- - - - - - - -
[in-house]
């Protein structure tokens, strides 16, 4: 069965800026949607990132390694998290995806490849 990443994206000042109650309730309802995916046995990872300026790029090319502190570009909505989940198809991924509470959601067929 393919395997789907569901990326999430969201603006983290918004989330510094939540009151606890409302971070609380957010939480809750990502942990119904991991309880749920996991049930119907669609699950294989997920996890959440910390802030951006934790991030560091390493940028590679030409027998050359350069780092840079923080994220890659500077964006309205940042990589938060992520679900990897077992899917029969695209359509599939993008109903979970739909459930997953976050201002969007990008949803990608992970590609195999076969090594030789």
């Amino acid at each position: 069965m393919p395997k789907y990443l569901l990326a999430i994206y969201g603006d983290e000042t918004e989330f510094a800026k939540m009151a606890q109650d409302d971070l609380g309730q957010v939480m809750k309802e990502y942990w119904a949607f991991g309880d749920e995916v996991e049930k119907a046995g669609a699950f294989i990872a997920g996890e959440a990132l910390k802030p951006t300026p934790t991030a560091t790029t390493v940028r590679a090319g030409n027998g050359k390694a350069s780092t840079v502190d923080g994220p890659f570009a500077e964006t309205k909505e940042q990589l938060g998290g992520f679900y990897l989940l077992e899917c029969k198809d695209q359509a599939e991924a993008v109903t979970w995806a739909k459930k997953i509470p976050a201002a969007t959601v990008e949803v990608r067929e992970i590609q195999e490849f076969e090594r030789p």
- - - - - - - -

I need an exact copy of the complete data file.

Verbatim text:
[in-house]
């Protein structure tokens, strides 16, 4: 069965800026949607990132390694998290995806490849 990443994206000042109650309730309802995916046995990872300026790029090319502190570009909505989940198809991924509470959601067929 393919395997789907569901990326999430969201603006983290918004989330510094939540009151606890409302971070609380957010939480809750990502942990119904991991309880749920996991049930119907669609699950294989997920996890959440910390802030951006934790991030560091390493940028590679030409027998050359350069780092840079923080994220890659500077964006309205940042990589938060992520679900990897077992899917029969695209359509599939993008109903979970739909459930997953976050201002969007990008949803990608992970590609195999076969090594030789």
């Amino acid at each position: 069965m393919p395997k789907y990443l569901l990326a999430i994206y969201g603006d983290e000042t918004e989330f510094a800026k939540m009151a606890q109650d409302d971070l609380g309730q957010v939480m809750k309802e990502y942990w119904a949607f991991g309880d749920e995916v996991e049930k119907a046995g669609a699950f294989i990872a997920g996890e959440a990132l910390k802030p951006t300026p934790t991030a560091t790029t390493v940028r590679a090319g030409n027998g050359k390694a350069s780092t840079v502190d923080g994220p890659f570009a500077e964006t309205k909505e940042q990589l938060g998290g992520f679900y990897l989940l077992e899917c029969k198809d695209q359509a599939e991924a993008v109903t979970w995806a739909k459930k997953i509470p976050a201002a969007t959601v990008e949803v990608r067929e992970i590609q195999e490849f076969e090594r030789p």